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Comments

  1. I really really LOVED THAT! like the marbles, i too was held captive to the very end! wonderful, you write brilliantly! x

  2. Beautiful, Kelli! The images and feeling of this piece were so powerful…particularly of the sunlight hitting the ball jar, hinting at the true beauty of the marbles inside. I feel so incredibly moved by the thought of you in that lonely basement, a beautiful thing trapped with no escape. I’m so glad you eventually escaped. So thankful that you didn’t let that experience stifle your beauty or your voice.

    I just loved how you were able to relate to the marbles, how moved you felt upon seeing them trapped, trapped as you were. My favorite line: “the stifled beauty within.” Just a gorgeous turn of phrase.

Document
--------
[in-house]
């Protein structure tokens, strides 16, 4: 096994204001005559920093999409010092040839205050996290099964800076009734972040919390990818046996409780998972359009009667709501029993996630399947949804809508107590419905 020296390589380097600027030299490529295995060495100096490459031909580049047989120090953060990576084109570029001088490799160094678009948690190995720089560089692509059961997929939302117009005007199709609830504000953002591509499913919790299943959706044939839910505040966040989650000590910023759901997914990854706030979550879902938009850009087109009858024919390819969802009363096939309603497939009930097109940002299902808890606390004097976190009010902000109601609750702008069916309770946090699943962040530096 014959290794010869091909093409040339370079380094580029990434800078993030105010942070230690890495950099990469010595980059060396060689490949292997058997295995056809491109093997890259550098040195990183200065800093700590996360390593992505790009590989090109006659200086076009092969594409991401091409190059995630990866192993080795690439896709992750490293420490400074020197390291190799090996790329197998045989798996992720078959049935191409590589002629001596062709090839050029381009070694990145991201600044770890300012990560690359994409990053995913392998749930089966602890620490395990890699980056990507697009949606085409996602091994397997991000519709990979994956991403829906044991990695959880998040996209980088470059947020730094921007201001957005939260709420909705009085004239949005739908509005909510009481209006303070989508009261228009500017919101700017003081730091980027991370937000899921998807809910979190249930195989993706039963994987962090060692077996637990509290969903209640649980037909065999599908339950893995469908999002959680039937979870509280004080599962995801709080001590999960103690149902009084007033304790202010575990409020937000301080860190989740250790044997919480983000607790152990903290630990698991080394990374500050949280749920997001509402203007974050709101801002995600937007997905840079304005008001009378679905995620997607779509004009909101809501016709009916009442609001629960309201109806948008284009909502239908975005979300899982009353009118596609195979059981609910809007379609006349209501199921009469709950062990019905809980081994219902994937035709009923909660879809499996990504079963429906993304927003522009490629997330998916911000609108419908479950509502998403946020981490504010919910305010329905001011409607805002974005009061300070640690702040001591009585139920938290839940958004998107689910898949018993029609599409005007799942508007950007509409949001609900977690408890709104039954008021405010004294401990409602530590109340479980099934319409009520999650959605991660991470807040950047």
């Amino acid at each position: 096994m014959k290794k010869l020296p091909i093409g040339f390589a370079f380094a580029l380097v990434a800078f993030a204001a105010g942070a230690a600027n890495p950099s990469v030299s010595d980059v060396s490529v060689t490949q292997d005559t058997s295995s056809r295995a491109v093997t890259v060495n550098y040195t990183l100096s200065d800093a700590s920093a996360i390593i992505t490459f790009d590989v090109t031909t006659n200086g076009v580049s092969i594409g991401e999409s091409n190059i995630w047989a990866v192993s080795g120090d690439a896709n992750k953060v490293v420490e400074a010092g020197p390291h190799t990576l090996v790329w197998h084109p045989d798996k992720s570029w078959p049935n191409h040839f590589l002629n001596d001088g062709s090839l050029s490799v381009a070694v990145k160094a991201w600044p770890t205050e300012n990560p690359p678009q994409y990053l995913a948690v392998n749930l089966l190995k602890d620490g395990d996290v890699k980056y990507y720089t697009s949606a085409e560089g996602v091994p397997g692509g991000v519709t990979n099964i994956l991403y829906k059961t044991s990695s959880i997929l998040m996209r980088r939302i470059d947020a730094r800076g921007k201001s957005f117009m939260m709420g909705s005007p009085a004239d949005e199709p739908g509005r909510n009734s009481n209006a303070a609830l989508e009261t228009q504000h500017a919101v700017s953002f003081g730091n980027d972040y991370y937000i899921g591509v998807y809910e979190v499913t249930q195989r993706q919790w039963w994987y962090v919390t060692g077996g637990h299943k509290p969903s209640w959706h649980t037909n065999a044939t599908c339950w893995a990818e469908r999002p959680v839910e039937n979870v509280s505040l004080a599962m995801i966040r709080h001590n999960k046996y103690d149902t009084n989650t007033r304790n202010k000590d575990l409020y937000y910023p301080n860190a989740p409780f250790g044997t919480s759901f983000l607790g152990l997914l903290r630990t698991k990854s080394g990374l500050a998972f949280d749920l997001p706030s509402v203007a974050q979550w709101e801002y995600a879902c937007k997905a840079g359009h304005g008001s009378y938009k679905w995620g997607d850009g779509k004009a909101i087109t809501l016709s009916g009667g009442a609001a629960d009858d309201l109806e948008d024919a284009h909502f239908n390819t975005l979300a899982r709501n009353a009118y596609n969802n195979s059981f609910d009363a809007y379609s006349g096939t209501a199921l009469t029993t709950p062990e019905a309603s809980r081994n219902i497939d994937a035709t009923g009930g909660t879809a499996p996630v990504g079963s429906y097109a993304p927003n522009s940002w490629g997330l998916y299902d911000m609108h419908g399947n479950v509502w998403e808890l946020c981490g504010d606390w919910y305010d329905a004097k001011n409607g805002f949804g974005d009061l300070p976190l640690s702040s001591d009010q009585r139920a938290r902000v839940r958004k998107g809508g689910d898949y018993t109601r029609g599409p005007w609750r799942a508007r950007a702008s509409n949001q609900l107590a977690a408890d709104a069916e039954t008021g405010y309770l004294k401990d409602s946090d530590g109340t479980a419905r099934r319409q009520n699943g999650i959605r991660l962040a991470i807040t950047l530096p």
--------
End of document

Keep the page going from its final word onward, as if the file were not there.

3. Wonderful! I love how the trapped marbles symbolized her own captivity. And how you described sitting in the basement, the coolness, the window, the blue sky…. I could almost smell the mustiness of a basement while I was reading!

  4. pretty blog! visiting from ftlob hop.

  5. Holy cow…that was beautifully written. I loved the line,”the marbles screamed for release”. I could feel all the emotion in this post…truly it was amazing.

  6. You always paint such a vivid picture, Kelli. I was in that basement with you. I could see that sky. The smells, the muffled sounds. Just perfect.

    So very glad you escaped. Truly!

    Moving, as always…

  7. Beautifully intense; loved it, Kelli.

    And now, all these years later, I’d guess Ron is still in control…of his marbles, at least.

  8. Your symbolism was stunning, Kelli. And, as always, your excellent descriptions come to life! The marbles held up to the rectangle of sky blue actually made me squint; dazzling. I know I’ve said it before, but the fact that you have been through all this stuff and come out the way you did on the other side, makes you a miracle on wheels. You take all the crap that’s been thrown your way and use it for fertilizer to grow incredible stories. ;D And you can quote me on that!